Billie Eilish's new album 'Happier Than Ever'. Photo / Supplied

Billie Eilish's Second Album 'Happier Than Ever' Is A Delicate, Defiant Follow-Up

The album sees her tackle abuses of power in relationships, her lyrics pungent, her vocals layered in shimmering harmonies

Has there ever been such fevered anticipation for an album of navel-gazing introspection that comes wrapped in a veil of misery, depression and deep, unwavering self-absorption?

Billie Eilish is such a curious pop superstar, a teenage tyro who conquered the world with whispery vocals and subdued micro-beats, softly singing about the trials of being a sensitive soul in brutal times.

Her sweet melodies and introspective lyrics are set to a digital production so understated you almost feel like you have to press your ear closer to the speaker to catch everything she’s murmuring.

It is not big, banging pop purpose-built to blare out of giant speakers in frantic nightclubs. This is the sound of a tortured teen alone in her bedroom late at night, broadcasting to like-minded souls with a quiet force that cuts through the static of their over-saturated world.

Eilish was signed at 15, and by the time she was 17 she was number one everywhere with debut When We All Fall Asleep, Where Do We Go? Now at the ripe old age of 19, she asserts in her lovingly crafted follow up that she is Happier Than Ever, while the ironic cover depicts Eilish as a sad starlet with tear-stained cheeks.

“Things I once enjoyed / Just keep me employed” she croons on opening track, Getting Older, a lament about the state of her life, which it turns out has not been much improved by fame and fortune: “Had some trauma / Did things I didn’t wanna / Was too afraid to tell ya / But now I think it’s time.”

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Eilish’s quotably pithy lyrics revolve around abuses of power in social and sexual relationships, with a steadfast defence of the vulnerable and pugnacious feminist sideswipes at the egotistical male gaze.

“The body I was born with / Is it not what you wanted?” Eilish gravely demands on Not My Responsibility, an electro throb which morphs seductively into the armchair-techno of Over Heated (“I didn’t get surgery to help out / Cause I’m not about to redesign myself, am I?”).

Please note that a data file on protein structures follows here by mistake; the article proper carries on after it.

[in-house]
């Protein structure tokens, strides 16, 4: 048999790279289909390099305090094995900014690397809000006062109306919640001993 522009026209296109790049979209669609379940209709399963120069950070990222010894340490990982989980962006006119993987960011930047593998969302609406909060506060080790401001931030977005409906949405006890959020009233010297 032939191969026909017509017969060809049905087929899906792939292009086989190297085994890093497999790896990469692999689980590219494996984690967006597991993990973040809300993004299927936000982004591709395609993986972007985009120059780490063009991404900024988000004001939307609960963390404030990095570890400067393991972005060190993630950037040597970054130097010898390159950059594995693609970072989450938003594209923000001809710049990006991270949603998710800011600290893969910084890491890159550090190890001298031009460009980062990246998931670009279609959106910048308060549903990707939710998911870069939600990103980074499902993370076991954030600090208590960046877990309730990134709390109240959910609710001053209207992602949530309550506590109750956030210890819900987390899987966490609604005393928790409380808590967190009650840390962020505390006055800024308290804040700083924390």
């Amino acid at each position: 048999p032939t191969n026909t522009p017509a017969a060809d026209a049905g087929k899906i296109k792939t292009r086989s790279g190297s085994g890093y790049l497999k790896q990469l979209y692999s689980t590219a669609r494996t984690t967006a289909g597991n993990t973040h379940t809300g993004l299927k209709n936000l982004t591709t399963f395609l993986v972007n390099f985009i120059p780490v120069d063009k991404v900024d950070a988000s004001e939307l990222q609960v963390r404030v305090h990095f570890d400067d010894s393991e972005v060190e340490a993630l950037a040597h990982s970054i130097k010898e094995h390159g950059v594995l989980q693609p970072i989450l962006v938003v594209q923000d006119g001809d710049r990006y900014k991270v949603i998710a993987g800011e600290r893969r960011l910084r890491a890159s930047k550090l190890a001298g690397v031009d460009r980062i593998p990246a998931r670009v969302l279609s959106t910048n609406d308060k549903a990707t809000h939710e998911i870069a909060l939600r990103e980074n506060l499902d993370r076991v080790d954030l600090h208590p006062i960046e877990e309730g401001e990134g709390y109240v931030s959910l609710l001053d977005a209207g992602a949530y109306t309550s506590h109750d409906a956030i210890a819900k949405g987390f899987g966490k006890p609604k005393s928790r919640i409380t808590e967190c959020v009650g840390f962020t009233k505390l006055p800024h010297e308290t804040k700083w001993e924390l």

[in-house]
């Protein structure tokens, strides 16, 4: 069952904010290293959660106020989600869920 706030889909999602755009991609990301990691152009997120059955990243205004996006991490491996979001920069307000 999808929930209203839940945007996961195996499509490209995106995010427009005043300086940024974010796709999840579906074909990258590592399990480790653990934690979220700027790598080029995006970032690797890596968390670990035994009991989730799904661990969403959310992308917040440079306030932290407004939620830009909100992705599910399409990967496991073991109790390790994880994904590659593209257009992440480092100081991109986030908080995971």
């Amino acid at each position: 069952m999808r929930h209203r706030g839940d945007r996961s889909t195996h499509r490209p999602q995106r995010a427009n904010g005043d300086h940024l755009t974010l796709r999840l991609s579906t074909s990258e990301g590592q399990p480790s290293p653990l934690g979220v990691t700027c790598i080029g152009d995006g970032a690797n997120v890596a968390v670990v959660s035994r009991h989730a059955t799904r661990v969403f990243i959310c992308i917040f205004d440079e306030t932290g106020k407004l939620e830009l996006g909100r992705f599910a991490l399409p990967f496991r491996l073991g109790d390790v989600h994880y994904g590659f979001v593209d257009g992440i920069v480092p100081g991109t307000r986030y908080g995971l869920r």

The sadness implicit in drowsy ballads Everybody Dies, Halley’s Comet and Male Fantasy is counterbalanced with a f***-you spikiness that ensures Eilish never comes across as a victim. “When I’m away from you / I’m happier than ever” she sings on the title track, one of the rare moments where she breaks her signature mood of dreamy torpor and raises her voice. With fuzzy rock guitars and a hard snare drum, it actually threatens to get rowdy enough to be heard outside her closed bedroom door.

Co-writing and production duties are once again astutely handled by older brother, Finneas O’Connell. Their elegantly formed songs have two tempos (slow and mid) and three modes — acoustic ballad, light soul groove and pulsing electro beat – across which her delicate vocals are stacked in layers of shimmering harmony.

Yet there is such confidence in the way they assemble these minimalist elements that little details can resound with exaggerated impact, like the way break-up song I Didn’t Change My Number actually breaks up into sonic fragments as it reaches its bitter end.

The 16-song set flows beautifully, carrying listeners on an emotional journey in which surprising musical twists and glittering barbs of lyrical empowerment cast optimistic light on a long dark night of Billie’s tortured soul.

– The Daily Telegraph

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